Frost hated to admit it to himself, but seeing these guys every month made him feel a little better about his own life. Whatever he’d lost along the way, he could tell himself, “Look around. It could be worse.” Yet he, too, had aged faster than seemed fair. He wasn’t fat, but he’d thickened around the middle just enough so that tying his shoes felt uncomfortable. His shoulders hunched slightly as if to protect his chest. His blond hair, which his wife Gail used to tease him was prettier than hers, was beating a fast retreat from his forehead. The shadows under his eyes were now deep pockets, where his eyes seemed to rest like oysters in a shell. Yet he was still a handsome man, with green eyes that told a story of confident youth, even if buried under decades of uncertainty.
Frost had become an accountant because he liked the certainty of numbers. A few years ago, he’d helped file the paperwork to set up Richmond’s River Street Mission of Hope as a non-profit shelter. He’d set up the bookkeeping system, and now he returned every month to volunteer his time to check the books. It was the one good deed of which he was proud. Yet whenever he walked out, he looked the same way he did when he walked in: like a man consumed by guilt. The mission’s director, Pastor Randy Cotton, saw it as clearly as anyone, but Frost’s businesslike politeness and starched shirts seemed designed to deflect personal questions, and Cotton never asked any.
The sight of Pastor Cotton walking toward him, spectacles askew, salt-and-pepper head leaning well ahead of his lanky body, was one of the few sights that made Frost smile. Frost wasn’t a man who often gave free reign to his imagination or sense of humor, but he couldn’t help thinking the pastor looked like a beneficent Groucho Marx. Cotton reminded him of someone else, too, though he couldn’t think who.
“As always, your books are in perfect order, Rev. But I still wish you’d think about setting something aside for you and Mrs. Cotton.”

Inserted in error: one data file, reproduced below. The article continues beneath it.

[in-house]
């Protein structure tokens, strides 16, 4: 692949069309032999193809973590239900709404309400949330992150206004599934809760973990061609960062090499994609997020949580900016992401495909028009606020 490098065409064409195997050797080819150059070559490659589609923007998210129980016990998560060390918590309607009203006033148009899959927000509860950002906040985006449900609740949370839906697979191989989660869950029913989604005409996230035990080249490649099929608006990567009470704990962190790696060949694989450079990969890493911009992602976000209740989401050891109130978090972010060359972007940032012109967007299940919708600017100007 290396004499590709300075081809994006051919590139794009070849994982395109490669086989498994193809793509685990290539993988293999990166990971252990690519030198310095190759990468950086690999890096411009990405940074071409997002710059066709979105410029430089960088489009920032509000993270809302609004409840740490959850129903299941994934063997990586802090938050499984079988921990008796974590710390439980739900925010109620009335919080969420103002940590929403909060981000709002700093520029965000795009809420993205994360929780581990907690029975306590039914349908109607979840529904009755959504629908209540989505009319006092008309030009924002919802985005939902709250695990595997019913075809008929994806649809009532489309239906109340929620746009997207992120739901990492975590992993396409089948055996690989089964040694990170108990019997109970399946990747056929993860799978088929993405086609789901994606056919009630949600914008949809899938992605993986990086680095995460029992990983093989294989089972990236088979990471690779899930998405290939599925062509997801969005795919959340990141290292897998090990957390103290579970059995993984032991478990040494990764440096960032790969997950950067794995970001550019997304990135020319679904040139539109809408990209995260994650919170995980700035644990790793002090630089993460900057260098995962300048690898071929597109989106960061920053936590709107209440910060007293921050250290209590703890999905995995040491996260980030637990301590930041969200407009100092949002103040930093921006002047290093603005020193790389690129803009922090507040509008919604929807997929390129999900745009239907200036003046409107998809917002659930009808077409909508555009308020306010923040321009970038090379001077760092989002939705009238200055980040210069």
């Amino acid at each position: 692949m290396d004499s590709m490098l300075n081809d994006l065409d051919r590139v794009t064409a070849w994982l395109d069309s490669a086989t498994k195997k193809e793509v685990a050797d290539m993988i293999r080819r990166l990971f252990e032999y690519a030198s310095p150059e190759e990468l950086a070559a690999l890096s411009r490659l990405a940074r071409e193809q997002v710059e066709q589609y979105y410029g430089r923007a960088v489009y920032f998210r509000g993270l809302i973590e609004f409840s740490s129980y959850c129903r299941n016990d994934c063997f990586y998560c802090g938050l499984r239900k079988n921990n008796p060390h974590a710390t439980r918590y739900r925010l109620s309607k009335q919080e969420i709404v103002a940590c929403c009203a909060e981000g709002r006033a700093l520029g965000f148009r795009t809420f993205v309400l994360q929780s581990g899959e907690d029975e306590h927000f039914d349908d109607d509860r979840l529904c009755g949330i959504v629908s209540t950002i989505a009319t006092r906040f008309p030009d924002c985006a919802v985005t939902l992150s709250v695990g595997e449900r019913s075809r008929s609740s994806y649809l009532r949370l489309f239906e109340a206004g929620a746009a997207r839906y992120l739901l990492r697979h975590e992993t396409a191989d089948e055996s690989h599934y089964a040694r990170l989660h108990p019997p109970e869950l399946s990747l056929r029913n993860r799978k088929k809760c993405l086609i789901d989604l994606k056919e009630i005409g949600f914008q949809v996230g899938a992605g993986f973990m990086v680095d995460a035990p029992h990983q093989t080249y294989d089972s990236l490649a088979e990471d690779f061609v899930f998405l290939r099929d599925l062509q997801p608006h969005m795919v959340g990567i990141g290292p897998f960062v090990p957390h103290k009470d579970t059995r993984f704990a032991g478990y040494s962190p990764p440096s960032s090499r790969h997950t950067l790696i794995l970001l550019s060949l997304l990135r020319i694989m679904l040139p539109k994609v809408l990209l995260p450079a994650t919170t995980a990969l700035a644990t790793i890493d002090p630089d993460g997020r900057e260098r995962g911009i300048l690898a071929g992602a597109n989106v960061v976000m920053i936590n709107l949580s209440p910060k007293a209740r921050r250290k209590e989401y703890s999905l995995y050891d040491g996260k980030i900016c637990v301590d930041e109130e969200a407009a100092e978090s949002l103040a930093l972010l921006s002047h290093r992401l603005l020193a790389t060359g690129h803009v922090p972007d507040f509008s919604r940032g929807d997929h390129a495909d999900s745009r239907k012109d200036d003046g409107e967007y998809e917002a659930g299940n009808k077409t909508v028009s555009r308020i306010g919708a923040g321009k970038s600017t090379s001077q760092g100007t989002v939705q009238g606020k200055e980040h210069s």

“The Lord’ll provide for us. He always has,” Cotton replied. “For now, these people need it more than we do.”
They engaged in a similar exchange every month, and said little else to each other. Frost didn’t know much about Cotton, except that he was a generous and hardworking man. Why risk spoiling that image? The less he knew, the better.
The mission was non-smoking, and Frost’s nicotine craving had reached a fever pitch. So, he quickly shook the pastor’s hand and left. As he stepped outside, he surveyed the street. Although he always looked forward to his work at the mission, he was leery of the deteriorating neighborhood surrounding it: shuttered stores, burned out street lamps, empty homes with broken windows.
Frost paused just long enough to light a cigarette, then hurried toward his car, regretting that he’d parked two blocks away. He’d gone no more than thirty yards when a pile of dirty rags topped with a ragged gray beard lurched out from the shadows of a boarded storefront. If he wasn’t a client of the mission, he should have been. He was about Frost’s height, but even in his baggy clothes it was obvious he was little more than half Frost’s weight.
“Can you spare a cigarette, man?” he muttered so softly that only Frost’s own smoking habit could help him guess the words.
Quickly sizing up the ghostly voice, skeletal body, and sour booze breath, Frost deduced that the man was too close to the edge of this world to pose a threat to anyone still fully in it. “Sure,” he said, as he reached into his jacket pocket and tipped a cigarette out of his pack toward the stranger.